Sticky Floors

October 6, 2011

 

I’ve only been living in my house (above), fondly dubbed “The Blue Door,” for about six weeks now, but it’s strange how much living off campus has changed my college experience.

A house comes with privacy, decorating decisions to be made, room for slumber parties…and also freezers to be fixed, ovens to be scrubbed, a lawn to water. My housemates and I are learning that when a problem arises, we usually have three clear options: ignore it, band-aid it, or fix it.

For example, we’ve been having a slight ant problem in one of our bathrooms. For the first few days, we just scowled and worked around the ants (paying careful attention not to place our toothbrushes in their path, etc). But one night, I heard shouts coming from the bathroom and went in to find my housemate frantically pointing to our garbage can, which was completed coated in ants (turns out they were after an empty bottle of cough syrup). So instead of letting those little suckers be, we grabbed the $2 trashcan and threw it in a garbage bag, and then spent half an hour spraying down every ant we could find. It was g-ross, and the worst part is, we still couldn’t tell where they were all coming from so the problem still isn’t really fixed.

Spraying ants is, of course, just part of growing up. In the dorms when there was an ant problem, you would call dorm services. Sure, they might not get there for a couple of days, but it’s their responsibility.

In my American Renaissance, we just finished Hawthorne’s The House of Seven Gables, and it has gotten me thinking about houses and humans—about covering up problems instead of fixing them.

Hawthorne describes the most evil character in his novel, Judge Pyncheon, as a sort of house himself:

“Men of strong minds, great force of character, and a hard texture of the sensibilities, are very capable of falling into mistakes of this kind. They are ordinarily men to whom forms are of paramount importance. Their field of action lies among the external phenomena of life. They possess vast ability in grasping, and arranging, and appropriating to themselves, the big, heavy, solid unrealities, such as gold, landed estate, offices of trust and emolument, and public honors. With these materials, and with deeds of goodly aspect, done in the public eye, an individual of this class builds up, as it were, a tall and stately edifice, which, in the view of other people, and ultimately in his own view, is no other than the man’s character, or the man himself. Behold, therefore, a palace!”

I don’t think “men of strong minds and great force of character” are the only one who build themselves up to look like something there are not. Along with palaces, there are plenty of quaint little bungalows (perhaps built with cute clothes instead of gold, quirky habits instead of public honors…) and sturdy wood cabins out there too. And I am scared of building myself up to be one. Because as Hawthorne* recognizes, there is dirt and decay hidden beneath the floorboards of every house:

“Ah!
but in some low and obscure nook,–some narrow closet on the ground-floor, shut, locked and bolted, and the key flung away,–or beneath the marble pavement, in a stagnant water-puddle, with the richest pattern of mosaic-work above,–may lie a corpse, half decayed, and still decaying, and diffusing its death-scent all through the palace! The inhabitant will not be conscious of it, for it has long been his daily breath!”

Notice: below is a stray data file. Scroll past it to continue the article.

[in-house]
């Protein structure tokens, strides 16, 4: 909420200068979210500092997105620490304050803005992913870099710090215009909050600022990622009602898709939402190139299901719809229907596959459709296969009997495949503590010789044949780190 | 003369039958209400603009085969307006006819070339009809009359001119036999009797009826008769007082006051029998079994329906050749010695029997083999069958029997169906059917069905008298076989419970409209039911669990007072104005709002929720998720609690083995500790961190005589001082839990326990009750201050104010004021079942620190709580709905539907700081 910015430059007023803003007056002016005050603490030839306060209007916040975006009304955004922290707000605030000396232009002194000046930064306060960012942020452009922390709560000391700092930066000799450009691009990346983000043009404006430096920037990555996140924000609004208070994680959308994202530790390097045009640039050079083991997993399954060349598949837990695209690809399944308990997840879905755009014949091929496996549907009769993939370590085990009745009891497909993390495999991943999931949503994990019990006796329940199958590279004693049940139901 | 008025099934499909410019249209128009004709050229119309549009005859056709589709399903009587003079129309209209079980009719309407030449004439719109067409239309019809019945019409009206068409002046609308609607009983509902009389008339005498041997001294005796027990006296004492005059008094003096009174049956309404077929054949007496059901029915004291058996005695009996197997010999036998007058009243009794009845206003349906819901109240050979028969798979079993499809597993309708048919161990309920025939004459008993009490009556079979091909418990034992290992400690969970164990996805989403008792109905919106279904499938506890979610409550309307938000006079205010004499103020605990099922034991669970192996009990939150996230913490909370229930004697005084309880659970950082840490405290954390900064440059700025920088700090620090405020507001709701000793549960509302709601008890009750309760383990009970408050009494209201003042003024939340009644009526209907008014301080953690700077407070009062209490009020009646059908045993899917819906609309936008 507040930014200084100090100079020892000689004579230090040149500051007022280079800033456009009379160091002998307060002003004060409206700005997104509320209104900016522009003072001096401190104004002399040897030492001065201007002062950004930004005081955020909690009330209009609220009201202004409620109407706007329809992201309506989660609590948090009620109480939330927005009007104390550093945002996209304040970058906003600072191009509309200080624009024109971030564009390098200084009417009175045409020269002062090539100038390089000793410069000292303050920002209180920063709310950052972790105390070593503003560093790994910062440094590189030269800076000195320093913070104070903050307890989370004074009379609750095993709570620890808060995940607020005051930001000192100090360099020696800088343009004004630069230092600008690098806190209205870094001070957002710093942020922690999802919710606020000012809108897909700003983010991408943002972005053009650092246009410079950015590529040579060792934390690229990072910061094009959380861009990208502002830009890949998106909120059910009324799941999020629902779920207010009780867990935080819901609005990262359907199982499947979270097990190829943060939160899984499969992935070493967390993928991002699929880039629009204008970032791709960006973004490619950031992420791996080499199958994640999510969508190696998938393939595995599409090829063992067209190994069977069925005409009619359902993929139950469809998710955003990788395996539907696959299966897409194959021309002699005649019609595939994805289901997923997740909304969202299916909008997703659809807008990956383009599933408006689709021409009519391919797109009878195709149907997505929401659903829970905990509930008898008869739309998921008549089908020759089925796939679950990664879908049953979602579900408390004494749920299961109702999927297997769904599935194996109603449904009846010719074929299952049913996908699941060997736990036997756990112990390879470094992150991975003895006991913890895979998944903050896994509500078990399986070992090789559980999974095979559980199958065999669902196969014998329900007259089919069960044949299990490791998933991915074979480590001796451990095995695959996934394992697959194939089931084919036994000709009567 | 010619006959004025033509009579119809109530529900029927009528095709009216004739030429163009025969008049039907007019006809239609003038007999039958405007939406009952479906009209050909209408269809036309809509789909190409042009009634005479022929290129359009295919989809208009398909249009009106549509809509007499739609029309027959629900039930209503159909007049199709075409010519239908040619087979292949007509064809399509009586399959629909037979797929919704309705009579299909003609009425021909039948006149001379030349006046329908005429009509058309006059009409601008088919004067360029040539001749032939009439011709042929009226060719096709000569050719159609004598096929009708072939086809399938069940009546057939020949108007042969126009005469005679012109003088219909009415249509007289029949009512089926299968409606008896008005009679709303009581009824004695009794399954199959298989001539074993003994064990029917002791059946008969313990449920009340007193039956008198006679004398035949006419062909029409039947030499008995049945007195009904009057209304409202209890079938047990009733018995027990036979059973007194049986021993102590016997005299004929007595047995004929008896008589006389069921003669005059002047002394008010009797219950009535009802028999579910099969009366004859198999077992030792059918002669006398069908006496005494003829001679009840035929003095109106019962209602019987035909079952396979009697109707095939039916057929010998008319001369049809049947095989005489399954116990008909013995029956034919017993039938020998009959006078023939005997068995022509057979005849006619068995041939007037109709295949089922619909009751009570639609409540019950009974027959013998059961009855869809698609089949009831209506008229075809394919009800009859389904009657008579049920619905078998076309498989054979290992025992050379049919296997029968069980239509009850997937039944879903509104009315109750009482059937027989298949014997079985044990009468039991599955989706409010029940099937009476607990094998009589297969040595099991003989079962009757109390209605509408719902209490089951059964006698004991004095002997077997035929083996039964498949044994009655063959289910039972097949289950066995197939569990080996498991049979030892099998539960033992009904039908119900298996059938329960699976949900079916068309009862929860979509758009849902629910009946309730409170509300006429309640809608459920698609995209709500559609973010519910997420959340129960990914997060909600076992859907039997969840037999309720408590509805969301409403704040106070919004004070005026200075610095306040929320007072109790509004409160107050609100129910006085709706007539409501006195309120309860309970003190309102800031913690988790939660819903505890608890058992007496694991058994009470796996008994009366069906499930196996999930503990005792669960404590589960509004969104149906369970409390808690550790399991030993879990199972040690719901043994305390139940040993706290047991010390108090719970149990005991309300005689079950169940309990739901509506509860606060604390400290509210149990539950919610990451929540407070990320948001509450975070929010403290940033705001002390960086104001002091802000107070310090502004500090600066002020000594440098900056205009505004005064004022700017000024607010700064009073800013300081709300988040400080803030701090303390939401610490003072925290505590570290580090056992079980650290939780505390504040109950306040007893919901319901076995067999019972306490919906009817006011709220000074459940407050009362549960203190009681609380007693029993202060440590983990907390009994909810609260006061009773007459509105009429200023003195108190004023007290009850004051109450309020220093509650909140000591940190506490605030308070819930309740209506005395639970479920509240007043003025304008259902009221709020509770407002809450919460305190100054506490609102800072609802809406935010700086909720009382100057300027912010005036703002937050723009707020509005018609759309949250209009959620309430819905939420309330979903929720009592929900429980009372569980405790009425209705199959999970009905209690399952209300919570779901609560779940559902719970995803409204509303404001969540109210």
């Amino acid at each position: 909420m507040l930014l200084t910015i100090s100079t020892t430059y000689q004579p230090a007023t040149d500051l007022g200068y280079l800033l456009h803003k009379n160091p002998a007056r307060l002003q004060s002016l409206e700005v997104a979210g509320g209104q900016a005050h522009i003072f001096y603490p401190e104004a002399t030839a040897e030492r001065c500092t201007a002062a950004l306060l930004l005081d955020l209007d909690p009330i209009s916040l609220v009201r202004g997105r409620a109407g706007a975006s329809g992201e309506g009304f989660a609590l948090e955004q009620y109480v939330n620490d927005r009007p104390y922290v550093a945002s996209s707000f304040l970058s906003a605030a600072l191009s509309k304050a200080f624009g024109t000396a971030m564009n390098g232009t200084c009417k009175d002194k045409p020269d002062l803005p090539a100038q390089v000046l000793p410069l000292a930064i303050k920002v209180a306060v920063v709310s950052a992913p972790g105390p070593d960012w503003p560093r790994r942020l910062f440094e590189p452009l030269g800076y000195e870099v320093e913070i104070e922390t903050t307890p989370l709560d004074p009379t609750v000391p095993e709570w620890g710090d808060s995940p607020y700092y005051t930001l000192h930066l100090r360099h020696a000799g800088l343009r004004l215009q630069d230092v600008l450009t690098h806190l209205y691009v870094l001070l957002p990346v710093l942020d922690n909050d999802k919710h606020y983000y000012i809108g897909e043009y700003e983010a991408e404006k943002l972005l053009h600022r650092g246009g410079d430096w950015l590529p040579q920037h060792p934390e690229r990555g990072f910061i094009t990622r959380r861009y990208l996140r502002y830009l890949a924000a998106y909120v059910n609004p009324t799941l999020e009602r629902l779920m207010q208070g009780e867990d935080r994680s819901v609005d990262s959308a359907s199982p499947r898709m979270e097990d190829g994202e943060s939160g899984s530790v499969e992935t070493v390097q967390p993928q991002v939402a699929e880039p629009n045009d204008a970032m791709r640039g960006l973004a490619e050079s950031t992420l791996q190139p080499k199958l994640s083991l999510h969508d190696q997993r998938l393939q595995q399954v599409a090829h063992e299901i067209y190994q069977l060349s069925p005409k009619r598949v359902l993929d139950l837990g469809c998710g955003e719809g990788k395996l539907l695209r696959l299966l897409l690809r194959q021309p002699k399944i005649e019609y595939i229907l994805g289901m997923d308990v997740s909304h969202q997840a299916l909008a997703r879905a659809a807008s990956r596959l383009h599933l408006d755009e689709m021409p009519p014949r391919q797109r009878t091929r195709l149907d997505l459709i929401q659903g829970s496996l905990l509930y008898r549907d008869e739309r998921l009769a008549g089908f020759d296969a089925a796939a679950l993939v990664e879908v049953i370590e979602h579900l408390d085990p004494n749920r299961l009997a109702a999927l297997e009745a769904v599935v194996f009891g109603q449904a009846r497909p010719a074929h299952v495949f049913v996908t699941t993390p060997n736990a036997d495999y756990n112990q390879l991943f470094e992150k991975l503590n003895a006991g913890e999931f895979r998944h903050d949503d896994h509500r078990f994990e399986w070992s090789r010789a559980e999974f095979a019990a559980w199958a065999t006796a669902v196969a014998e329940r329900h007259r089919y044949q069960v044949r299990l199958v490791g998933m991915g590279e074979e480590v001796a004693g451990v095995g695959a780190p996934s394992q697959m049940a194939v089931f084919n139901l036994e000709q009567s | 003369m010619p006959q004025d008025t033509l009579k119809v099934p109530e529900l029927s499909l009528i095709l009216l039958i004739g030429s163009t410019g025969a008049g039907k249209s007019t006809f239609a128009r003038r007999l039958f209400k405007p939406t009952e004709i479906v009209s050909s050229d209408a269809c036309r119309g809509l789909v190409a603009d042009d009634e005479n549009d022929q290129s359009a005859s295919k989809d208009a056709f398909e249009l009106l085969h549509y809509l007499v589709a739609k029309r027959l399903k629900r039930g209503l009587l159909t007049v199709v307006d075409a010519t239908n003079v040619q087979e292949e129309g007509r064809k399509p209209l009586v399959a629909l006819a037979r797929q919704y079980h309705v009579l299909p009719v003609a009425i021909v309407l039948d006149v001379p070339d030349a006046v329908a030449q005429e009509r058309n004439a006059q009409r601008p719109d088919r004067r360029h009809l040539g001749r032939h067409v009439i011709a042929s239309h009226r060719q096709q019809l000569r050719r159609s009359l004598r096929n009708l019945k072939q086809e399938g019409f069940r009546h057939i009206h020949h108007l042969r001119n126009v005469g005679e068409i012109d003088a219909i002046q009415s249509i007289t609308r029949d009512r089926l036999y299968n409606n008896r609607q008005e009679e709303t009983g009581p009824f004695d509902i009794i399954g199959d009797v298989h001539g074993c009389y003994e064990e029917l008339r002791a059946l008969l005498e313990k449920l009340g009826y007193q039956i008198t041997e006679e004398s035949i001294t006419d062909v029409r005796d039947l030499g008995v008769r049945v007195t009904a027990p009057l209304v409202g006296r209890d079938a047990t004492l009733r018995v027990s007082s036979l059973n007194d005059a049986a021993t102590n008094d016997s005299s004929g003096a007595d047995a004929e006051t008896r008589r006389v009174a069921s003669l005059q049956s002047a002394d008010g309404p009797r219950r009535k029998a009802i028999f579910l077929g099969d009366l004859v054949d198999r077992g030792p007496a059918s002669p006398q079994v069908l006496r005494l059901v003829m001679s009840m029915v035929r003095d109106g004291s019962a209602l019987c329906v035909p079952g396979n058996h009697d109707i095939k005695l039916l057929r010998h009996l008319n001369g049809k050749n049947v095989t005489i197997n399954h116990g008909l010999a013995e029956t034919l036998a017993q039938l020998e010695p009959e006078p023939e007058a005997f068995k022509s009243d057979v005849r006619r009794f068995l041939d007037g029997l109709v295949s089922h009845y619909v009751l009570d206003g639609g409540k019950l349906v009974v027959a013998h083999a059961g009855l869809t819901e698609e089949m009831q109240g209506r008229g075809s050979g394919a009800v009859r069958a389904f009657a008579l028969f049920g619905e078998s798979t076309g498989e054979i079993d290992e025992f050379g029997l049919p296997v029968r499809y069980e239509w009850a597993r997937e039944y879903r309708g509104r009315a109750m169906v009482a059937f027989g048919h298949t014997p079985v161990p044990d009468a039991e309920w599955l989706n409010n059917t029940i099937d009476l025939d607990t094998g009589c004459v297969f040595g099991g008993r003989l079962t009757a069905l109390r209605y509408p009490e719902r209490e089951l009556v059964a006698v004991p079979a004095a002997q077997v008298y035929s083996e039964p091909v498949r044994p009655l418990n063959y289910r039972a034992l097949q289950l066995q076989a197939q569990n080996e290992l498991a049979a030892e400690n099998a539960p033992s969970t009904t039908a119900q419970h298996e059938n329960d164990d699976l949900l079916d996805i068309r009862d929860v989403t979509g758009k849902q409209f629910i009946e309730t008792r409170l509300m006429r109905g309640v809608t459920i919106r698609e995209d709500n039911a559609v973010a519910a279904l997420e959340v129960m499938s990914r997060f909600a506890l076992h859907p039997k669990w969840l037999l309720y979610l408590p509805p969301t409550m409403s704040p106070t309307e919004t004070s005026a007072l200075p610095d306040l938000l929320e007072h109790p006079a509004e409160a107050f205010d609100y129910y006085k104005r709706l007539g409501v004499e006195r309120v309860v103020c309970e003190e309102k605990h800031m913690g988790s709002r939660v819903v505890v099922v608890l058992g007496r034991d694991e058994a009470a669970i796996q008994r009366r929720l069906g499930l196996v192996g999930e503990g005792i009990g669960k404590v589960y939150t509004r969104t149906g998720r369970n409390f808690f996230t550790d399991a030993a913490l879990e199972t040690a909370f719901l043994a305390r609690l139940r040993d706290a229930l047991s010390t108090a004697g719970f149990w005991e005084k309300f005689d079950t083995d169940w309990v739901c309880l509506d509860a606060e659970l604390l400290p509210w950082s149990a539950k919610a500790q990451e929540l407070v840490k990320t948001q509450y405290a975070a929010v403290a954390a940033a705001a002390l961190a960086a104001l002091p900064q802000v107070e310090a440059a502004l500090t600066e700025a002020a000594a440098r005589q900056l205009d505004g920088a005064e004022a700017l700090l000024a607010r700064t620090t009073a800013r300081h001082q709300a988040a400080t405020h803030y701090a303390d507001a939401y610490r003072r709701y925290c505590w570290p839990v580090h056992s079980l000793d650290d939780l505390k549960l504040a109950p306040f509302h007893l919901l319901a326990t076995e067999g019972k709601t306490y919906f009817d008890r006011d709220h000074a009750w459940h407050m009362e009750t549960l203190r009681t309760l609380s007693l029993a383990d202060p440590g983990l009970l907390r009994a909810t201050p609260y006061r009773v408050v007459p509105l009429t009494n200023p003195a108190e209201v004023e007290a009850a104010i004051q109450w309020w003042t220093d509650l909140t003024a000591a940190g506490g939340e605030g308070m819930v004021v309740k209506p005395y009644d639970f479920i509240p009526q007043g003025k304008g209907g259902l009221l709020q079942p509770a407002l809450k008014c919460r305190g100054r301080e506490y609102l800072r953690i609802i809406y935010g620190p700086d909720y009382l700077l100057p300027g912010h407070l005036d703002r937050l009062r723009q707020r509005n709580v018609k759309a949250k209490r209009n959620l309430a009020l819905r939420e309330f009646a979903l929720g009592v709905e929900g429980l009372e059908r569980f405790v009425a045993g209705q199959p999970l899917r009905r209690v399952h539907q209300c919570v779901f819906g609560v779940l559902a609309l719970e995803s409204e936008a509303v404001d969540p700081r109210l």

It’s terrifying to think that we can fool even ourselves with all our busy building.

In the past, anger has been my daily breath—something I only was able to recognize after I was free from it. Now, I think if I were to look hard enough, I would find self-centeredness and perfectionism among the death-scents I breath daily.

Our floors at The Blue Door are constantly sticky and crumb-y. So, of course, I bought slippers (cute, $6 ones at that). Why not just clean the floor? Because I know it will be just a matter of hours before it gets dirty again. And isn’t it the same with me? Why bother to confront my selfishness and my perfectionism (which is undoubtedly rooted in pride), if I know I will just fall right back into it? There are easier solutions: I can mask my selfishness in little acts of kindness that cost me nothing, I can call my perfectionism “a good work ethic” and keep my critical thoughts to myself.

My housemates and I are not stuck in this house forever; we will probably leave at the end of May. But those dirty crevices in my own heart aren’t going anywhere—finding my dream job wont clean them, getting married won’t clean them, having kids won’t clean them. Sometimes I convince myself that all my bad habits will just magically disappear as I get older, and that is a dangerous lie.

Maybe cleaning the floor can help teach me something about growing up—It can remind me that having a clean house takes attention and care, discipline and repetition. I’m still trying to figure out how to guard against building myself to be a “palace,” but at least I know that $6 slippers really don’t fix anything.

 

* and, over a century later, Sufjan Stevens (see the closing lines of John Wayne Gacy Jr.)